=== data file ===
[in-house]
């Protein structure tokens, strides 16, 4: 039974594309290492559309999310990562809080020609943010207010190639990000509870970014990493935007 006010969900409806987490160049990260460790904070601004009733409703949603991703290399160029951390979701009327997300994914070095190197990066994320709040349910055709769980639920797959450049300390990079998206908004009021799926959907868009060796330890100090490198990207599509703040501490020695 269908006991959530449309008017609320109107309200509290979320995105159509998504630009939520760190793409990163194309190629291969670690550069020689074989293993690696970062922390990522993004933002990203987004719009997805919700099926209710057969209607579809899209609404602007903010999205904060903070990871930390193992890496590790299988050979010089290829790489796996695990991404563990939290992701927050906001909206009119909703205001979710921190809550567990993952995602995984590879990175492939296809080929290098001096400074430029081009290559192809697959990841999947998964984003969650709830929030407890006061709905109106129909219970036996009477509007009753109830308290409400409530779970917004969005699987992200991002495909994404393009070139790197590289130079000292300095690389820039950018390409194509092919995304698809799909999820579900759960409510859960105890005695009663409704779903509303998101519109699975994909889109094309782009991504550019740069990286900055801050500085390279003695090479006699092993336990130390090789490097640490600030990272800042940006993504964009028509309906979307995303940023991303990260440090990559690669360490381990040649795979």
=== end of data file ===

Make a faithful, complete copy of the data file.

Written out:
[in-house]
């Protein structure tokens, strides 16, 4: 039974594309290492559309999310990562809080020609943010207010190639990000509870970014990493935007 006010969900409806987490160049990260460790904070601004009733409703949603991703290399160029951390979701009327997300994914070095190197990066994320709040349910055709769980639920797959450049300390990079998206908004009021799926959907868009060796330890100090490198990207599509703040501490020695 269908006991959530449309008017609320109107309200509290979320995105159509998504630009939520760190793409990163194309190629291969670690550069020689074989293993690696970062922390990522993004933002990203987004719009997805919700099926209710057969209607579809899209609404602007903010999205904060903070990871930390193992890496590790299988050979010089290829790489796996695990991404563990939290992701927050906001909206009119909703205001979710921190809550567990993952995602995984590879990175492939296809080929290098001096400074430029081009290559192809697959990841999947998964984003969650709830929030407890006061709905109106129909219970036996009477509007009753109830308290409400409530779970917004969005699987992200991002495909994404393009070139790197590289130079000292300095690389820039950018390409194509092919995304698809799909999820579900759960409510859960105890005695009663409704779903509303998101519109699975994909889109094309782009991504550019740069990286900055801050500085390279003695090479006699092993336990130390090789490097640490600030990272800042940006993504964009028509309906979307995303940023991303990260440090990559690669360490381990040649795979």